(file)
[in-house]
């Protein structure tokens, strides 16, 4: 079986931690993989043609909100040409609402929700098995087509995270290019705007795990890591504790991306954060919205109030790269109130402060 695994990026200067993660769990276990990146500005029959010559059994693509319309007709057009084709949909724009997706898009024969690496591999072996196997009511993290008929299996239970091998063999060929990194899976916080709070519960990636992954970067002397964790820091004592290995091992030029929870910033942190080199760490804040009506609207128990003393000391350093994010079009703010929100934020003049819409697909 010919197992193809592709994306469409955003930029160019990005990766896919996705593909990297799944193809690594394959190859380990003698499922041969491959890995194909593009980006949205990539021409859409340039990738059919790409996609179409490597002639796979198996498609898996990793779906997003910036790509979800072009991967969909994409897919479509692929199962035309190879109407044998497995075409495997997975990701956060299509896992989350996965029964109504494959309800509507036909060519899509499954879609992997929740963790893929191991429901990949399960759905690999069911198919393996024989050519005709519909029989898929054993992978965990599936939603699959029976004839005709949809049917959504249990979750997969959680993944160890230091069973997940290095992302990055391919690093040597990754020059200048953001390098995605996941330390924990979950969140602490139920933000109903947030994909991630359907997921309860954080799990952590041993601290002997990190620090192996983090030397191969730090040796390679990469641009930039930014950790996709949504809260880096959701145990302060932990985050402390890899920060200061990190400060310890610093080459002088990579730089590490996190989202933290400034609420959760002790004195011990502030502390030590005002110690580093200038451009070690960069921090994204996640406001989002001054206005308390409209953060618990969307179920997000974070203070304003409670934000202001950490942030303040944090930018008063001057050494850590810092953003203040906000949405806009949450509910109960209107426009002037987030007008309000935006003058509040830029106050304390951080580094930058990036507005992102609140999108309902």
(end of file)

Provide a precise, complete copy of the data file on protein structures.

[in-house]
């Protein structure tokens, strides 16, 4: 079986931690993989043609909100040409609402929700098995087509995270290019705007795990890591504790991306954060919205109030790269109130402060 695994990026200067993660769990276990990146500005029959010559059994693509319309007709057009084709949909724009997706898009024969690496591999072996196997009511993290008929299996239970091998063999060929990194899976916080709070519960990636992954970067002397964790820091004592290995091992030029929870910033942190080199760490804040009506609207128990003393000391350093994010079009703010929100934020003049819409697909 010919197992193809592709994306469409955003930029160019990005990766896919996705593909990297799944193809690594394959190859380990003698499922041969491959890995194909593009980006949205990539021409859409340039990738059919790409996609179409490597002639796979198996498609898996990793779906997003910036790509979800072009991967969909994409897919479509692929199962035309190879109407044998497995075409495997997975990701956060299509896992989350996965029964109504494959309800509507036909060519899509499954879609992997929740963790893929191991429901990949399960759905690999069911198919393996024989050519005709519909029989898929054993992978965990599936939603699959029976004839005709949809049917959504249990979750997969959680993944160890230091069973997940290095992302990055391919690093040597990754020059200048953001390098995605996941330390924990979950969140602490139920933000109903947030994909991630359907997921309860954080799990952590041993601290002997990190620090192996983090030397191969730090040796390679990469641009930039930014950790996709949504809260880096959701145990302060932990985050402390890899920060200061990190400060310890610093080459002088990579730089590490996190989202933290400034609420959760002790004195011990502030502390030590005002110690580093200038451009070690960069921090994204996640406001989002001054206005308390409209953060618990969307179920997000974070203070304003409670934000202001950490942030303040944090930018008063001057050494850590810092953003203040906000949405806009949450509910109960209107426009002037987030007008309000935006003058509040830029106050304390951080580094930058990036507005992102609140999108309902």